In deploying metoo.io with Kubernetes, I wanted to reduce the time from launching a new deployment until the deployment was live as short as possible. In the beginning, metoo was containerized using the typical uncomplicated method of using an Ubuntu Docker image like most other GeoDjango builds. While the image worked fine, the image size was ~600MB. But why is this size an issue?
Smaller containers simply download and deploy faster than larger ones. While we already use Google Compute Engine for our remote servers, we found it easy to decide that we would store our Docker images in GCR instead of Dockerhub. This was because GCR allows for free storage and transfer to nodes within Google’s data centers. Additionally, polling GCR for container downloads on GKE servers hosted inside those same data centers inherently makes container download much faster.
While Ubuntu is not necessarily the most bloated operating system you could run inside Docker container, there is definitely room for improvement. Under further investigation, Alpine Linux was the most minimal while being (almost) fully-compatible-with-GeoDjango operating systems you could choose from. Compared with Ubuntu’s size of 600MB, Alpine sported a size of just ~200MB. We saw improvements of deployment times of just over 1 minute with Ubuntu images down to just about 10 seconds using Alpine.
There are a few considerations you want to make in deciding whether or not to switch to alpine or not.
- Be prepared to have a test suite to run after deploying.
- Understand that since you are likely not developing on the same Alpine Linux Environment, that you’re deploying on, there may be dependency issues that do not arise until you run the container and check literally everything that can be checked with your deployment. This is both a good thing and a bad thing because it will keep you honest about testing all of your code but will also really slap you in the face if you accidentally forget to test something which breaks. For example, we had a very outlandish error arise when we were using a specific GeoDjango admin module which would crash the server on our Alpine build when viewing an admin page that rendered a point on a map which didn’t occur on my Arch development environment.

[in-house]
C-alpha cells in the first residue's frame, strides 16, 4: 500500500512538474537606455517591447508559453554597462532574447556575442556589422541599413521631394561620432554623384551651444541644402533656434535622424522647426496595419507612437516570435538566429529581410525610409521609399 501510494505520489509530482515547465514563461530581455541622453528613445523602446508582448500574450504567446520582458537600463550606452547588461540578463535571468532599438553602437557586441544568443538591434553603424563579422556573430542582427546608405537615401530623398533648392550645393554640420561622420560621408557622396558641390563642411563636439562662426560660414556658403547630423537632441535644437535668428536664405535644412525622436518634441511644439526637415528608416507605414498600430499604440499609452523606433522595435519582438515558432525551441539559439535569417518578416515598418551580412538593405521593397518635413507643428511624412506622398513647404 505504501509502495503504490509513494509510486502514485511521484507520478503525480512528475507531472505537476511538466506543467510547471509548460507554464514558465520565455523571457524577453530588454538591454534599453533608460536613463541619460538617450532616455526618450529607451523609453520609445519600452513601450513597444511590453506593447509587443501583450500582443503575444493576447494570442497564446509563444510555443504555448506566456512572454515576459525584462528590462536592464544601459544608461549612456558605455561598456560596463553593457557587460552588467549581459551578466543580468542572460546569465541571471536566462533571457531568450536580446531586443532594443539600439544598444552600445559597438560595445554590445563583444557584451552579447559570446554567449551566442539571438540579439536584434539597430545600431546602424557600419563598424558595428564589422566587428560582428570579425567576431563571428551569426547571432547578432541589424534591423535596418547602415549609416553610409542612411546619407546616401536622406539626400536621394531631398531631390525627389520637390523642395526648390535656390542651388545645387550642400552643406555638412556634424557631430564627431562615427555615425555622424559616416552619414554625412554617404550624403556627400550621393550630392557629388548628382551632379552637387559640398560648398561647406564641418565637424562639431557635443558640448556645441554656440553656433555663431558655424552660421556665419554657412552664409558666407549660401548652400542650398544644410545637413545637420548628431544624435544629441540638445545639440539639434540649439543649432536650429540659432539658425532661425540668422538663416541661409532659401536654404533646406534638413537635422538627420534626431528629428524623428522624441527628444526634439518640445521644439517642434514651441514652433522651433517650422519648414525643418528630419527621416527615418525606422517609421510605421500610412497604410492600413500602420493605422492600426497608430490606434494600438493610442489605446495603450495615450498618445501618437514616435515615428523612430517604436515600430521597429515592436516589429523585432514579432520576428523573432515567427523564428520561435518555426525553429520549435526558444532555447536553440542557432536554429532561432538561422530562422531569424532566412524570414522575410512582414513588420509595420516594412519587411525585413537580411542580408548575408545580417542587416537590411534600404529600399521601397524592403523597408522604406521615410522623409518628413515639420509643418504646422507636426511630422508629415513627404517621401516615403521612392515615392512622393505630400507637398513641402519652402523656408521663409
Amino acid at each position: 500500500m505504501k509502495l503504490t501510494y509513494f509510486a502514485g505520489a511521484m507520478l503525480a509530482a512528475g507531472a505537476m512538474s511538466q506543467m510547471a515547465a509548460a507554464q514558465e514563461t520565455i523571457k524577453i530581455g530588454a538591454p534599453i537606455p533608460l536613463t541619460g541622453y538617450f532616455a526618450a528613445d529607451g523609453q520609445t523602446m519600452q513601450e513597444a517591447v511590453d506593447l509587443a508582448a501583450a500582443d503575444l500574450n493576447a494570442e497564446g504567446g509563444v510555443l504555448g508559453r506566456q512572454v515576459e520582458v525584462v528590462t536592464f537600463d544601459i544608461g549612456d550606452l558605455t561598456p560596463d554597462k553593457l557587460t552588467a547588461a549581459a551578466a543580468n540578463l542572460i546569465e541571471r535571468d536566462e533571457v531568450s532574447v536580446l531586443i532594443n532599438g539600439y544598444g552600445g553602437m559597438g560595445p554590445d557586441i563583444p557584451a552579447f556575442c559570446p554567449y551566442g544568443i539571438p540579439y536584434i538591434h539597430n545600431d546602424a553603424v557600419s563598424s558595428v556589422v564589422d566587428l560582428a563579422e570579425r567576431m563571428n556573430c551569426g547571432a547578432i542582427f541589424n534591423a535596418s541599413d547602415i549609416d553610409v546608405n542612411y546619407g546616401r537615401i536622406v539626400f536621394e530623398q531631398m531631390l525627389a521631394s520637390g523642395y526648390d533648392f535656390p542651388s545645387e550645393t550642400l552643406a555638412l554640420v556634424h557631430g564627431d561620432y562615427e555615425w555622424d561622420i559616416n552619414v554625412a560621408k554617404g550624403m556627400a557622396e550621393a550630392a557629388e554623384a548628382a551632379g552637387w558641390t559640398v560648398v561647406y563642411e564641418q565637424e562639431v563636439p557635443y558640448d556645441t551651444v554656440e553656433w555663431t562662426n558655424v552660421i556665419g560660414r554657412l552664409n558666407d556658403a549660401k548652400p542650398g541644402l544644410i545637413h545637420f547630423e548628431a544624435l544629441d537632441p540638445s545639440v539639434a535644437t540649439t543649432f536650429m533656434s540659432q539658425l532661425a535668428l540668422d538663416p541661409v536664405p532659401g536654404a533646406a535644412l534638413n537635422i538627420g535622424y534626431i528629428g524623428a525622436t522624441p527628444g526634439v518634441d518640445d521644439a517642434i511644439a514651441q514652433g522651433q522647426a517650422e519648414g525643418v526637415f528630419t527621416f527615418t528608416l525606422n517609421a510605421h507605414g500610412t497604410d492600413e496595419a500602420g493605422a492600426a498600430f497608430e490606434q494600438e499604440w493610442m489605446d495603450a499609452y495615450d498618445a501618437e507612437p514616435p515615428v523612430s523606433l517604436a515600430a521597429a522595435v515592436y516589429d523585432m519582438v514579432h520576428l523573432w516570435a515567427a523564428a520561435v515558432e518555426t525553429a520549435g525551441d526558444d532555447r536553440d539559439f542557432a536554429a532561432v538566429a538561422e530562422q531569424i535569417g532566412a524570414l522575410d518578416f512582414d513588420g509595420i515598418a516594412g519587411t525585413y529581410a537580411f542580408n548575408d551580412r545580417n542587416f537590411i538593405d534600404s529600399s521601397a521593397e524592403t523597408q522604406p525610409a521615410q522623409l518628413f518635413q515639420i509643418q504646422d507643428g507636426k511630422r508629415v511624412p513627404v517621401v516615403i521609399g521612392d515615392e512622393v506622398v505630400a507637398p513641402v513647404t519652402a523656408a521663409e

If you are hosting an open source application that you want to be easily accessible to others, recognize that Alpine is much harder for the laymen programmer to work with.
- Dependency Issues arise frequently and out of nowhere
- Anticipate for the worst case that you are going to run into a build issue at least once every 6 months at the cost of the smaller image size.
Alpine with GeoDjango
No released version of Alpine came with either the GEOS or GDAL libraries available
for installation, and only the experimental
edge version of alpine to this day has
the packages downloadable. To solve for this, I build the
python:alpine docker image
from scratch within my Dockerfile then added the required build dependencies manually in a separate
Feel free to use the code for your GeoDjango Deployments and spread the love! :D